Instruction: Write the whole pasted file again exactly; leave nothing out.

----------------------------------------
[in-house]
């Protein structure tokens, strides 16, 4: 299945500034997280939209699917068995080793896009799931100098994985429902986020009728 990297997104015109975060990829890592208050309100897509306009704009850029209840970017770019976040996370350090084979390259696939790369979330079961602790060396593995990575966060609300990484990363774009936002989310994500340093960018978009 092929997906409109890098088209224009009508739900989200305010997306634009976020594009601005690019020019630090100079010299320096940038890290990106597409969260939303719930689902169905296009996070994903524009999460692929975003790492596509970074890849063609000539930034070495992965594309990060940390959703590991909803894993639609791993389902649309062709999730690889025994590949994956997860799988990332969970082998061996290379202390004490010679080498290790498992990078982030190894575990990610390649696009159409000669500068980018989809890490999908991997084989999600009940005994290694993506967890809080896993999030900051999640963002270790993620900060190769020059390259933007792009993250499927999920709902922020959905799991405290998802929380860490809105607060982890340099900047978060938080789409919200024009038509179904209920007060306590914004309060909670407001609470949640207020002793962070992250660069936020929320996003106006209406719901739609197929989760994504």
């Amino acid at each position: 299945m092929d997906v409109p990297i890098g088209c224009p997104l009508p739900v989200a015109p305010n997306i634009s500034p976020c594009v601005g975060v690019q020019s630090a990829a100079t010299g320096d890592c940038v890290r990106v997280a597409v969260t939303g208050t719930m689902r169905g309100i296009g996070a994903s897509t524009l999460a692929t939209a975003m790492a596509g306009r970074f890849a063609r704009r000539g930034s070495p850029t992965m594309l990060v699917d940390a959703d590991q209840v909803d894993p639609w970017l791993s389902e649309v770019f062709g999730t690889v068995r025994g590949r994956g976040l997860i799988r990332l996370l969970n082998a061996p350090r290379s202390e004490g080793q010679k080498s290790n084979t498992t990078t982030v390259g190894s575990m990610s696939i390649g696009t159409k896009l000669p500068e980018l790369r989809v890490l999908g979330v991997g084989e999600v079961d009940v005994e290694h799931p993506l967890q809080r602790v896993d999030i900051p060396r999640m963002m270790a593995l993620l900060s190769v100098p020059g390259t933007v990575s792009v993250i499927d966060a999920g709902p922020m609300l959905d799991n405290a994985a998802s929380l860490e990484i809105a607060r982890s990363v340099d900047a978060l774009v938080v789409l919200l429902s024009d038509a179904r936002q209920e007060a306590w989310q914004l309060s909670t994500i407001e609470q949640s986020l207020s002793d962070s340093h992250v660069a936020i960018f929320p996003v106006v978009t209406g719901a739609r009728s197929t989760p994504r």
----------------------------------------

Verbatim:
[in-house]
């Protein structure tokens, strides 16, 4: 299945500034997280939209699917068995080793896009799931100098994985429902986020009728 990297997104015109975060990829890592208050309100897509306009704009850029209840970017770019976040996370350090084979390259696939790369979330079961602790060396593995990575966060609300990484990363774009936002989310994500340093960018978009 092929997906409109890098088209224009009508739900989200305010997306634009976020594009601005690019020019630090100079010299320096940038890290990106597409969260939303719930689902169905296009996070994903524009999460692929975003790492596509970074890849063609000539930034070495992965594309990060940390959703590991909803894993639609791993389902649309062709999730690889025994590949994956997860799988990332969970082998061996290379202390004490010679080498290790498992990078982030190894575990990610390649696009159409000669500068980018989809890490999908991997084989999600009940005994290694993506967890809080896993999030900051999640963002270790993620900060190769020059390259933007792009993250499927999920709902922020959905799991405290998802929380860490809105607060982890340099900047978060938080789409919200024009038509179904209920007060306590914004309060909670407001609470949640207020002793962070992250660069936020929320996003106006209406719901739609197929989760994504």
């Amino acid at each position: 299945m092929d997906v409109p990297i890098g088209c224009p997104l009508p739900v989200a015109p305010n997306i634009s500034p976020c594009v601005g975060v690019q020019s630090a990829a100079t010299g320096d890592c940038v890290r990106v997280a597409v969260t939303g208050t719930m689902r169905g309100i296009g996070a994903s897509t524009l999460a692929t939209a975003m790492a596509g306009r970074f890849a063609r704009r000539g930034s070495p850029t992965m594309l990060v699917d940390a959703d590991q209840v909803d894993p639609w970017l791993s389902e649309v770019f062709g999730t690889v068995r025994g590949r994956g976040l997860i799988r990332l996370l969970n082998a061996p350090r290379s202390e004490g080793q010679k080498s290790n084979t498992t990078t982030v390259g190894s575990m990610s696939i390649g696009t159409k896009l000669p500068e980018l790369r989809v890490l999908g979330v991997g084989e999600v079961d009940v005994e290694h799931p993506l967890q809080r602790v896993d999030i900051p060396r999640m963002m270790a593995l993620l900060s190769v100098p020059g390259t933007v990575s792009v993250i499927d966060a999920g709902p922020m609300l959905d799991n405290a994985a998802s929380l860490e990484i809105a607060r982890s990363v340099d900047a978060l774009v938080v789409l919200l429902s024009d038509a179904r936002q209920e007060a306590w989310q914004l309060s909670t994500i407001e609470q949640s986020l207020s002793d962070s340093h992250v660069a936020i960018f929320p996003v106006v978009t209406g719901a739609r009728s197929t989760p994504r």